ISRAEL – Brevel, an alternative protein startup, has raised US$8.4 million in seed funding to build a commercial pilot facility set to open later this year, as it prepares for the next stage of mass production.

The seed round was backed by FoodHack, Good Startup VC, Tet Ventures, and Nevateam Ventures, along with other prominent food technology investors.

The round also included funding from the Horizon2020 and Israel’s Innovation Authority in the form of non-dilutive grants.

The company uses proprietary technology that combines sugar-based fermentation of microalgae with a high concentration of light to produce a microalgae-based protein that is affordable, neutral in color and flavor, functional, sustainable, and scalable.

The company said the process reduces the cost of producing microalgae by more than 90% and therefore serves as an ideal to existing technologies which are not only costly but also have flavor barriers.

Arman Anaturk, CEO and co-founder of FoodHack said: “Brevel’s scalable solution has the potential to help millions of people around the world eat dairy-free products that have excellent nutritional values at the right price.”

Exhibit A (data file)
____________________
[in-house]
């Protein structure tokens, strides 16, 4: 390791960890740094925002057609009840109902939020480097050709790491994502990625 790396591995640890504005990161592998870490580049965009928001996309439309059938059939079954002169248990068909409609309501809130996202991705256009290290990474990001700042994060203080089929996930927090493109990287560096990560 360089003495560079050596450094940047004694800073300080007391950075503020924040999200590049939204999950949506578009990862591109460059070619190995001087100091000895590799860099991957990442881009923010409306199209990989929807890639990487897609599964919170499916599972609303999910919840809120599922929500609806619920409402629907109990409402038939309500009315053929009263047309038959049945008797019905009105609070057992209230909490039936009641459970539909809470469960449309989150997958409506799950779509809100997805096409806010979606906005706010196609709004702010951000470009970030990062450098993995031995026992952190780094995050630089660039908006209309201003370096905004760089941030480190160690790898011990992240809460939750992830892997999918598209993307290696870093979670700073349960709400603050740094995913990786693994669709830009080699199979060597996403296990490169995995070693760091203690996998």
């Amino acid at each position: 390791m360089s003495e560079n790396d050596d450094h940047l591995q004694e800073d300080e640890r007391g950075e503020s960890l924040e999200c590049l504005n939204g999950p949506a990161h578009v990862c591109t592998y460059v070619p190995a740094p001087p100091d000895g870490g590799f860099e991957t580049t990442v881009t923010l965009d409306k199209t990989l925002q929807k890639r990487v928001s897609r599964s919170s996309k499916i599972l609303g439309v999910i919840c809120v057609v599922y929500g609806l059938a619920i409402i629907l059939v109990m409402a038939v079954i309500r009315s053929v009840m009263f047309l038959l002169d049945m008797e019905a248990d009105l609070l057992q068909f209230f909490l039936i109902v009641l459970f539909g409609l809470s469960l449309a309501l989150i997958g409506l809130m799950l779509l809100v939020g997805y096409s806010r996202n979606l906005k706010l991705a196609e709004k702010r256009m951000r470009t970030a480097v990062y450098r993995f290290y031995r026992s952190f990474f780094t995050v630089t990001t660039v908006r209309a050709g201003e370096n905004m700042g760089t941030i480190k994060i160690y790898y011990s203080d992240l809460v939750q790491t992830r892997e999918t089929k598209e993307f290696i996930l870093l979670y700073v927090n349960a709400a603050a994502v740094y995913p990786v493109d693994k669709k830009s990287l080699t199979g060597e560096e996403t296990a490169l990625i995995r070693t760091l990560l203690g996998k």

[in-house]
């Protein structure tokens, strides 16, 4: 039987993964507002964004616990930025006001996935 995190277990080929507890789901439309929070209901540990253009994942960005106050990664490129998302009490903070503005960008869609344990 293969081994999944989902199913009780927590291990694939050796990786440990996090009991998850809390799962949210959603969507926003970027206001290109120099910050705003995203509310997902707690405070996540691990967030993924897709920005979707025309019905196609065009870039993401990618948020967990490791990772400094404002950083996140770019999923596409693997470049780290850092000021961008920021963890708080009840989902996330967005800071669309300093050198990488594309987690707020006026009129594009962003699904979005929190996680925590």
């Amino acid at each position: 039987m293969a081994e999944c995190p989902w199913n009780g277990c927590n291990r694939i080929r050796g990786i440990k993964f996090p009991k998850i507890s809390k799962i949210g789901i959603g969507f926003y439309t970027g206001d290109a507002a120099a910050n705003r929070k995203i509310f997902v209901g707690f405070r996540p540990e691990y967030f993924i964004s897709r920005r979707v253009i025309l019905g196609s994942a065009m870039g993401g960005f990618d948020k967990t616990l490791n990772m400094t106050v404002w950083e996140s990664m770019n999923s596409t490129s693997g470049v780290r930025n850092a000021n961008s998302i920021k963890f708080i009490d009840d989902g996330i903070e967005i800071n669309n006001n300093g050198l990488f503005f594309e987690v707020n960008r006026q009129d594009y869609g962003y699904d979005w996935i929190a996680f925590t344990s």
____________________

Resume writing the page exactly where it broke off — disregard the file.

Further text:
Mermade explores new line of seafood alternatives 

Meanwhile, Mermaid, a pioneering cellular aquaculture company, has announced the development of ‘more sustainable’ cultivated seafood offerings, beginning with scallops.

The company said it’s working on a line of seafood alternatives to be produced in a bioreactor in an effort to put additional sustainable seafood products on shelves.

The start-up is also developing a circular method of growth media that is poised to strengthen aquaponics technology and limit the amount of waste in cell-cultured protein production.

Mermade Seafood co-founder and CEO Daniel Einhorn pointed out that by 2050, overall protein consumption is expected to double and marine-based proteins are predicted to take a growing market share.

For this reason, there is a need for a more affordable, sustainable, tasty, and healthy protein, he added, just the same way, Mermade was founded to respond to the agri-food industry’s negative environmental impact.

Like a growing number of start-ups, Mermade believes the solution lies in cellular agriculture and also believes cell-based meat can be produced even more efficiently and sustainably and is turning to aquaponics to make this happen.

Aquaponics combines aquaculture, the growing of fish and other aquatic animals with hydroponics, whereby plants are grown without soil. Essentially, aquaculture water provides the nutrients for the plants to grow.

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